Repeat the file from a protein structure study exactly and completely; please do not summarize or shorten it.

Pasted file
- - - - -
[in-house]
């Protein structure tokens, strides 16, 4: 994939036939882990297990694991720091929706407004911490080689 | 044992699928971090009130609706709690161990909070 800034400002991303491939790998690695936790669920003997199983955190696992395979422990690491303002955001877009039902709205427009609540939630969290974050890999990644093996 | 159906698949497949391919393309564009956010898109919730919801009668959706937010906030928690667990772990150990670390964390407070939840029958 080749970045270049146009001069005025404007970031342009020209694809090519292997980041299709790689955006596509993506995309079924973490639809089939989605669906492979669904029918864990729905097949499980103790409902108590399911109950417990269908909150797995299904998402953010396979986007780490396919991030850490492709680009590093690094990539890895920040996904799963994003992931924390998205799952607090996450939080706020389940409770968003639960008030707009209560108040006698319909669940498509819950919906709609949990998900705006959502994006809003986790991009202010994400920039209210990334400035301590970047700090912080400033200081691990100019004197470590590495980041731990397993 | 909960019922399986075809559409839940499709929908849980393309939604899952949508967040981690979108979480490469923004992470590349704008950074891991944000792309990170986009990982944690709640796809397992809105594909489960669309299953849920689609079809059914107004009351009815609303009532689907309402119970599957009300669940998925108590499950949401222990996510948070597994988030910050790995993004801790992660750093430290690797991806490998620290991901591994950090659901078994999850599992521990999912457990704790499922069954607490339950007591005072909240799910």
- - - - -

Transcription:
[in-house]
């Protein structure tokens, strides 16, 4: 994939036939882990297990694991720091929706407004911490080689 | 044992699928971090009130609706709690161990909070 800034400002991303491939790998690695936790669920003997199983955190696992395979422990690491303002955001877009039902709205427009609540939630969290974050890999990644093996 | 159906698949497949391919393309564009956010898109919730919801009668959706937010906030928690667990772990150990670390964390407070939840029958 080749970045270049146009001069005025404007970031342009020209694809090519292997980041299709790689955006596509993506995309079924973490639809089939989605669906492979669904029918864990729905097949499980103790409902108590399911109950417990269908909150797995299904998402953010396979986007780490396919991030850490492709680009590093690094990539890895920040996904799963994003992931924390998205799952607090996450939080706020389940409770968003639960008030707009209560108040006698319909669940498509819950919906709609949990998900705006959502994006809003986790991009202010994400920039209210990334400035301590970047700090912080400033200081691990100019004197470590590495980041731990397993 | 909960019922399986075809559409839940499709929908849980393309939604899952949508967040981690979108979480490469923004992470590349704008950074891991944000792309990170986009990982944690709640796809397992809105594909489960669309299953849920689609079809059914107004009351009815609303009532689907309402119970599957009300669940998925108590499950949401222990996510948070597994988030910050790995993004801790992660750093430290690797991806490998620290991901591994950090659901078994999850599992521990999912457990704790499922069954607490339950007591005072909240799910």